The mechanism by which KT reduces pain is currently unknown. It has been hypothesized that KT increases local circulation, increases or inhibits muscle activity (depending on the application), provides positional stimuli to the receptors of the skin, and/or increases afferent input to the central nervous system (1). More research is needed.

The current study suggests that inhibition-style KT application can reduce pain and increase strength in symptomatic individuals with myofascial pain syndrome of the upper trapezius , and may have long-term benefits (30days). This study also employed a placebo condition as a comparison group, which lends credence to the results of the study.

This study differs from other research studies that have suggested KT is ineffective, as it was used as an adjunct to treatment and not a treatment unto itself. Based on the findings of this study, the inhibition-style application of KT to the upper trapezius can be considered as an appropriate adjunct intervention to reduce myofascial pain along with an exercise program.

How does it affect practice?

Evidence regarding the efficacy of KT tape is mixed, but two previous studies comparing KT to a sham treatment have also shown a positive effect (one on acute neck pain and the other to subacromial impingement syndrome (1-2)). The use of KT as an adjunct therapy in the current study seemed to result in the largest effect size of the three studies, which may suggest that KT is best used as an adjunct therapy. It is interesting to note that in the study regarding KT tape and shoulder impingement the sham was ultrasound, another commonly used adjunct therapy, which may suggest KT tape is a better adjunct therapy than some other modalities (2).

How does it relate to Brookbush Institute Content?

From "The Effect of Kinsiology Tape On Subacromial Impingement Syndrome" :

  • "Taping modalities such as Kinesiology Tape may be considered and applied relative to the inhibition and activation components of the integrated warm-up and rehabilitation templates of the Brookbush Institute. Generally, the Brookbush Institute uses taping at the end of a session, as a means of reinforcing release and activation interventions performed during a session. The intent and goal of these taping applications is to enhance carry over from sessions to session, and in some cases provide a competing stimulus that may help to reduce the perception of pain."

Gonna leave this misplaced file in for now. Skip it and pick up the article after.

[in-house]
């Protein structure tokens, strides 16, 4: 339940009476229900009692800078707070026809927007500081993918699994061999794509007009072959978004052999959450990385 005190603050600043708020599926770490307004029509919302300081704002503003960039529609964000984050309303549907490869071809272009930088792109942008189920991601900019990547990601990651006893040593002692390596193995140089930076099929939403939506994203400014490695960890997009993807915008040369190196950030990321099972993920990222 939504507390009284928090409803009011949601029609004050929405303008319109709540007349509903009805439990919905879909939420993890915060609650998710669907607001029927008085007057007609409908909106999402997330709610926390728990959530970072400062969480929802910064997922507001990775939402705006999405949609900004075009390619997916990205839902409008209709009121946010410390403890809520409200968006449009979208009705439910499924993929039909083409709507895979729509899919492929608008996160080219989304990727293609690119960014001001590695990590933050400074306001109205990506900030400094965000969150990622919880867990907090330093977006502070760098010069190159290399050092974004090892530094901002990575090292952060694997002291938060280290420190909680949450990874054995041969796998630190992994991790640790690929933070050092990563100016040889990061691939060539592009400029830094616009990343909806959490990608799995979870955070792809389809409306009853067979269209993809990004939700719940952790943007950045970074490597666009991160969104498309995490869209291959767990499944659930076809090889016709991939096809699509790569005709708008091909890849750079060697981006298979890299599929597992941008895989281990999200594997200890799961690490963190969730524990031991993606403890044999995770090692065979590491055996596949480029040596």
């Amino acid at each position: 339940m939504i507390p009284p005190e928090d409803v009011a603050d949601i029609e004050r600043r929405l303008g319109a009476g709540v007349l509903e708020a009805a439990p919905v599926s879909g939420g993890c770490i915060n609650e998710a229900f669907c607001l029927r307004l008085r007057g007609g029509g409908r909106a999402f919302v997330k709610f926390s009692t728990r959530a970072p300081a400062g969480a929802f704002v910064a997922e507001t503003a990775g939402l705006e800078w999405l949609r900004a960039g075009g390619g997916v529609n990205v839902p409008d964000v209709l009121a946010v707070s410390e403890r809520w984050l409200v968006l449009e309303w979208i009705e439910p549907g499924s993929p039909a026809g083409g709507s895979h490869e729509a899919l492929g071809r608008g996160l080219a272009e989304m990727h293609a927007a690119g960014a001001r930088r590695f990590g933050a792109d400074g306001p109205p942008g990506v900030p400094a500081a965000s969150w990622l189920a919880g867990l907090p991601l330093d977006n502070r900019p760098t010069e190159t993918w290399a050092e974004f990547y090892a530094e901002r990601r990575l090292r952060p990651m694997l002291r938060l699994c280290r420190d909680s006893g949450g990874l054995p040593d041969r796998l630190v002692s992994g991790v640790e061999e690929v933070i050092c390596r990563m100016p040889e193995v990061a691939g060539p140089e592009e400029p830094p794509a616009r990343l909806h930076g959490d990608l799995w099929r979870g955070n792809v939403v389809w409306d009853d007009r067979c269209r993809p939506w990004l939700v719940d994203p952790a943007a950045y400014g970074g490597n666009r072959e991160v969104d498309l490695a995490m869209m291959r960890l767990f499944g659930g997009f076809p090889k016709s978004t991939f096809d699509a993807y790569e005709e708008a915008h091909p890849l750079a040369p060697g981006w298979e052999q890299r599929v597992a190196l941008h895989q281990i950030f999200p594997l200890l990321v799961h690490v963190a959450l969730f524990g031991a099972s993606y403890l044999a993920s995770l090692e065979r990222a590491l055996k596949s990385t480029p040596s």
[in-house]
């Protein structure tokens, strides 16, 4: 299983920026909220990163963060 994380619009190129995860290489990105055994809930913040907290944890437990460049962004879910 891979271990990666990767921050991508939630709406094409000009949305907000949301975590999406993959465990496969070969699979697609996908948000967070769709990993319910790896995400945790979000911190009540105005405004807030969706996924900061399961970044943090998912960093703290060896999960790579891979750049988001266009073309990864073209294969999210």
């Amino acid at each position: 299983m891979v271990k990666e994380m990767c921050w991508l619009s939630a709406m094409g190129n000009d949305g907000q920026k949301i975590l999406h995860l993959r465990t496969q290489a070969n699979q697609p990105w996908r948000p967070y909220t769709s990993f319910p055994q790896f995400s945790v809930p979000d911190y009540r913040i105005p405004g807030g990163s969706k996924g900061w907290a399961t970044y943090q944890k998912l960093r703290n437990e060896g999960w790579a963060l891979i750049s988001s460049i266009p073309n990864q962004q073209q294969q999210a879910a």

The current study focused on MPS in the upper trapezius muscle , a common pathology associated with Upper Body Dysfunction (UBD) . Taping of the upper trapezius produced an immediate increase in scapular elevation strength with a concomitant decrease in pain and trigger point irritability. In UBD , the upper trapezius has a tendency towards displaying both long/under-active and short/over-active activation patterns depending on the movement dysfunctions observed in the overhead squat and trapezius muscle strength assessments . In either case, the Brookbush Institute approaches postural dysfunction by releasing and stretching overactive synergists (supraspinatus , levator scapulae , and rhomboids ) and activating and integrating under-active musculature through corrective exercise. In the current study, upper trapezius scapular elevation strength increased after application of KT, which may suggest that application may have a positive impact on pain, quality of motion, and performance following activation and integration of the serratus anterior lower trapezius , and infraspinatus/teres minor .

The following videos are commonly used taping techniques by the Brookbush Institute for those exhibiting Upper Body Dysfunction (UBD) :

Brookbush Institute Videos:

Lower Trapezius Activation Taping:

Shoulder External Rotator Activation Taping

Lower Cervical Extensor Activation Taping:


  1. Gonzalez-Iglesias J, Fernandez-de-Las-Penas, Cleland JA, et al. (2009). Short-term effects of cervical kinesio taping on pain and cervical range of motion in patients with acute whiplash injury: a randomized clinical trial. JOSPT. 39: 515-521.
  2. Kaya, E., Zinnuroglu, M., Tugeu, I. (2010) Kinesio taping compared to physical therapy modalities for the treatment of shoulder impingement syndrome. Clinical Rheumatology. (30) 201-207.

© 2016 Brent Brookbush